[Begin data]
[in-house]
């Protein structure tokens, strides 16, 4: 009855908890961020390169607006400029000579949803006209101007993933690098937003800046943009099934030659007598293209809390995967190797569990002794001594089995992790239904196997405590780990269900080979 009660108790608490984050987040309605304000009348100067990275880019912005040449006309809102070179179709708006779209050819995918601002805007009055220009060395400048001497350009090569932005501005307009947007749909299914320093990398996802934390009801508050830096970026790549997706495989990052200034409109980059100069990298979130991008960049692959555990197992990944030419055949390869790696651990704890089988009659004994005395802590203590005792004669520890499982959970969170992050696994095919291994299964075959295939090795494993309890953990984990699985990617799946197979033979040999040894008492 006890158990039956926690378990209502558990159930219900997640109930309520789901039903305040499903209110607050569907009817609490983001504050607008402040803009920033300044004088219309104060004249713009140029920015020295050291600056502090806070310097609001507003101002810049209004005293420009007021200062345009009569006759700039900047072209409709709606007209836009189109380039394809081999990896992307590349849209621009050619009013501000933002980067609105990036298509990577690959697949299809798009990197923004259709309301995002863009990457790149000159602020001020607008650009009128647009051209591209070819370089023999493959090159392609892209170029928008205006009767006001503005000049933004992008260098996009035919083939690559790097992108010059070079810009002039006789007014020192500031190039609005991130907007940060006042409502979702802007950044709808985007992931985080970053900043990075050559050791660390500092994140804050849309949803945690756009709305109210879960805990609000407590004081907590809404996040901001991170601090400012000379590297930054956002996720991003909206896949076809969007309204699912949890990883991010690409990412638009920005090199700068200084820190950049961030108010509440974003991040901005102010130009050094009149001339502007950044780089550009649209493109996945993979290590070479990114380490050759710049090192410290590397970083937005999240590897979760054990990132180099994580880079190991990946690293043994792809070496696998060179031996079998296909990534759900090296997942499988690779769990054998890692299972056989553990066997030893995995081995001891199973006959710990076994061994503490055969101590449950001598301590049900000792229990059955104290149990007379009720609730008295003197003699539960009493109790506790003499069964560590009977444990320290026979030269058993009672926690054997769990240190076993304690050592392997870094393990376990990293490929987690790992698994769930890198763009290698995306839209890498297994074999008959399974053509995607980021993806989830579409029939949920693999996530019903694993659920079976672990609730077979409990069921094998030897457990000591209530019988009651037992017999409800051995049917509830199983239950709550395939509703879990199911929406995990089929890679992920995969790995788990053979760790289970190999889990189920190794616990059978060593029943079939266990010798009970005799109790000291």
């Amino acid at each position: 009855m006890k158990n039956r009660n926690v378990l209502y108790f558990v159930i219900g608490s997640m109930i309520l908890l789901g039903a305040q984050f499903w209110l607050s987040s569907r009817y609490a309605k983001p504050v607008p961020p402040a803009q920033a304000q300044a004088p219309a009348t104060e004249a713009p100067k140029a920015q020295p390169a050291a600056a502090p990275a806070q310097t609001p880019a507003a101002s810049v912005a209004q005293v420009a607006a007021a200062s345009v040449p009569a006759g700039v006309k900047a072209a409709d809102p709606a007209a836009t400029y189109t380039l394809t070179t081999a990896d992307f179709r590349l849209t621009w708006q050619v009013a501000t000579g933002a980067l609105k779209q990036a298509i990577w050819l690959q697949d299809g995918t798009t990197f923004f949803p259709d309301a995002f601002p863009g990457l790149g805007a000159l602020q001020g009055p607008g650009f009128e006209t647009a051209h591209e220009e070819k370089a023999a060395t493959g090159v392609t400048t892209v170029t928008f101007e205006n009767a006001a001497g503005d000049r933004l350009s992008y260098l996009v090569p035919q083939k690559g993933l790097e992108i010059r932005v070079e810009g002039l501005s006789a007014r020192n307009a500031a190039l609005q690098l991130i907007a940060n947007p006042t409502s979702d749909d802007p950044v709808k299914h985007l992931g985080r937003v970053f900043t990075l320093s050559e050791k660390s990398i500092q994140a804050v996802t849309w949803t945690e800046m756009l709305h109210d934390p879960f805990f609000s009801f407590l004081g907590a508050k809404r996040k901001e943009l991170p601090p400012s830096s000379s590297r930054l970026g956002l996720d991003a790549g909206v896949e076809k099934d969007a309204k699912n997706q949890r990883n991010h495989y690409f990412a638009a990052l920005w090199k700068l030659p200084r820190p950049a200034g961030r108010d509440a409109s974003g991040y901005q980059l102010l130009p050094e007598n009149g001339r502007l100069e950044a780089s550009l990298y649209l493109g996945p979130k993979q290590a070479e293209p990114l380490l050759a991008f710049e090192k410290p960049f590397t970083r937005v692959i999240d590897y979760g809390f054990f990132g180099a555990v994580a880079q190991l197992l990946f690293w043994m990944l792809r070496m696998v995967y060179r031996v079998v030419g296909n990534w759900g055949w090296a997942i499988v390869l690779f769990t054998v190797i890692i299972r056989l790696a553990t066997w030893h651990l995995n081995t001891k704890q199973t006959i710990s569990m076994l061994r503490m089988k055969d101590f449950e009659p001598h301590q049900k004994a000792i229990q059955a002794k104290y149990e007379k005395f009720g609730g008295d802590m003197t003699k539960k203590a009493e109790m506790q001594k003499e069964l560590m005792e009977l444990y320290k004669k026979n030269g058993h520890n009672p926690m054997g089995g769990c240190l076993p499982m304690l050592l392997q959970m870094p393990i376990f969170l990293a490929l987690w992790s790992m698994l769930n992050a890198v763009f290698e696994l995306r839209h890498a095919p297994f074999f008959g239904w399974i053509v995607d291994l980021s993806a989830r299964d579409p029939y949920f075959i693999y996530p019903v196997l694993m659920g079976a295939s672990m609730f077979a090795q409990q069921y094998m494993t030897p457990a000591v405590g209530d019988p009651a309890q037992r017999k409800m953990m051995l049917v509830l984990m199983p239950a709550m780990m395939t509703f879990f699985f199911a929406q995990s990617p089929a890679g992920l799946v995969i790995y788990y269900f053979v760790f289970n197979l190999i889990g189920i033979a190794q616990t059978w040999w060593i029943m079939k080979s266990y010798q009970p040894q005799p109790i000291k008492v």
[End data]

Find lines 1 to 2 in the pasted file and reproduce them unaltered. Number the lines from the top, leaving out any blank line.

[in-house]
């Protein structure tokens, strides 16, 4: 009855908890961020390169607006400029000579949803006209101007993933690098937003800046943009099934030659007598293209809390995967190797569990002794001594089995992790239904196997405590780990269900080979 009660108790608490984050987040309605304000009348100067990275880019912005040449006309809102070179179709708006779209050819995918601002805007009055220009060395400048001497350009090569932005501005307009947007749909299914320093990398996802934390009801508050830096970026790549997706495989990052200034409109980059100069990298979130991008960049692959555990197992990944030419055949390869790696651990704890089988009659004994005395802590203590005792004669520890499982959970969170992050696994095919291994299964075959295939090795494993309890953990984990699985990617799946197979033979040999040894008492 006890158990039956926690378990209502558990159930219900997640109930309520789901039903305040499903209110607050569907009817609490983001504050607008402040803009920033300044004088219309104060004249713009140029920015020295050291600056502090806070310097609001507003101002810049209004005293420009007021200062345009009569006759700039900047072209409709709606007209836009189109380039394809081999990896992307590349849209621009050619009013501000933002980067609105990036298509990577690959697949299809798009990197923004259709309301995002863009990457790149000159602020001020607008650009009128647009051209591209070819370089023999493959090159392609892209170029928008205006009767006001503005000049933004992008260098996009035919083939690559790097992108010059070079810009002039006789007014020192500031190039609005991130907007940060006042409502979702802007950044709808985007992931985080970053900043990075050559050791660390500092994140804050849309949803945690756009709305109210879960805990609000407590004081907590809404996040901001991170601090400012000379590297930054956002996720991003909206896949076809969007309204699912949890990883991010690409990412638009920005090199700068200084820190950049961030108010509440974003991040901005102010130009050094009149001339502007950044780089550009649209493109996945993979290590070479990114380490050759710049090192410290590397970083937005999240590897979760054990990132180099994580880079190991990946690293043994792809070496696998060179031996079998296909990534759900090296997942499988690779769990054998890692299972056989553990066997030893995995081995001891199973006959710990076994061994503490055969101590449950001598301590049900000792229990059955104290149990007379009720609730008295003197003699539960009493109790506790003499069964560590009977444990320290026979030269058993009672926690054997769990240190076993304690050592392997870094393990376990990293490929987690790992698994769930890198763009290698995306839209890498297994074999008959399974053509995607980021993806989830579409029939949920693999996530019903694993659920079976672990609730077979409990069921094998030897457990000591209530019988009651037992017999409800051995049917509830199983239950709550395939509703879990199911929406995990089929890679992920995969790995788990053979760790289970190999889990189920190794616990059978060593029943079939266990010798009970005799109790000291």